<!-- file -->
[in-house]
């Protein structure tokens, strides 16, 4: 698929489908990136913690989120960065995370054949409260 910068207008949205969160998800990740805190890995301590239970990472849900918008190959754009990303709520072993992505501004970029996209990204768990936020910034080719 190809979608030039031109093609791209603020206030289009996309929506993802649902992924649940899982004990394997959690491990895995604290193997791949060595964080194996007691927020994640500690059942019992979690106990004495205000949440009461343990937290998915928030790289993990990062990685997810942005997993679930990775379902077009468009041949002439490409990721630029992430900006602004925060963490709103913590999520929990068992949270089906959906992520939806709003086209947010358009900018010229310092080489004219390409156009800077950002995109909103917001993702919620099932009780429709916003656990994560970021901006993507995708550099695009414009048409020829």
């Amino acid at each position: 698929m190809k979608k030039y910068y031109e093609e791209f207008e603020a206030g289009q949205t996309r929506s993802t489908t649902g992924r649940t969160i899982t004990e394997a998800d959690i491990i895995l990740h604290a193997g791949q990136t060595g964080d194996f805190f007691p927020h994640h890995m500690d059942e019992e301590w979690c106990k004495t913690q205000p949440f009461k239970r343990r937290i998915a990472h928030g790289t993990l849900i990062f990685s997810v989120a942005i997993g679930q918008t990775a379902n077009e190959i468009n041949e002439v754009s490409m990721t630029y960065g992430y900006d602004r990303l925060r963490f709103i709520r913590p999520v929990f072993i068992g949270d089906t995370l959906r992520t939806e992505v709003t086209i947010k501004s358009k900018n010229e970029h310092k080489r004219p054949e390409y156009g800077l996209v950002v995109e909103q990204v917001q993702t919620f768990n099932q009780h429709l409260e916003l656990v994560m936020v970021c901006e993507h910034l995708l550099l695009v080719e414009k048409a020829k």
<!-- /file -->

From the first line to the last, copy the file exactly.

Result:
[in-house]
């Protein structure tokens, strides 16, 4: 698929489908990136913690989120960065995370054949409260 910068207008949205969160998800990740805190890995301590239970990472849900918008190959754009990303709520072993992505501004970029996209990204768990936020910034080719 190809979608030039031109093609791209603020206030289009996309929506993802649902992924649940899982004990394997959690491990895995604290193997791949060595964080194996007691927020994640500690059942019992979690106990004495205000949440009461343990937290998915928030790289993990990062990685997810942005997993679930990775379902077009468009041949002439490409990721630029992430900006602004925060963490709103913590999520929990068992949270089906959906992520939806709003086209947010358009900018010229310092080489004219390409156009800077950002995109909103917001993702919620099932009780429709916003656990994560970021901006993507995708550099695009414009048409020829």
């Amino acid at each position: 698929m190809k979608k030039y910068y031109e093609e791209f207008e603020a206030g289009q949205t996309r929506s993802t489908t649902g992924r649940t969160i899982t004990e394997a998800d959690i491990i895995l990740h604290a193997g791949q990136t060595g964080d194996f805190f007691p927020h994640h890995m500690d059942e019992e301590w979690c106990k004495t913690q205000p949440f009461k239970r343990r937290i998915a990472h928030g790289t993990l849900i990062f990685s997810v989120a942005i997993g679930q918008t990775a379902n077009e190959i468009n041949e002439v754009s490409m990721t630029y960065g992430y900006d602004r990303l925060r963490f709103i709520r913590p999520v929990f072993i068992g949270d089906t995370l959906r992520t939806e992505v709003t086209i947010k501004s358009k900018n010229e970029h310092k080489r004219p054949e390409y156009g800077l996209v950002v995109e909103q990204v917001q993702t919620f768990n099932q009780h429709l409260e916003l656990v994560m936020v970021c901006e993507h910034l995708l550099l695009v080719e414009k048409a020829k």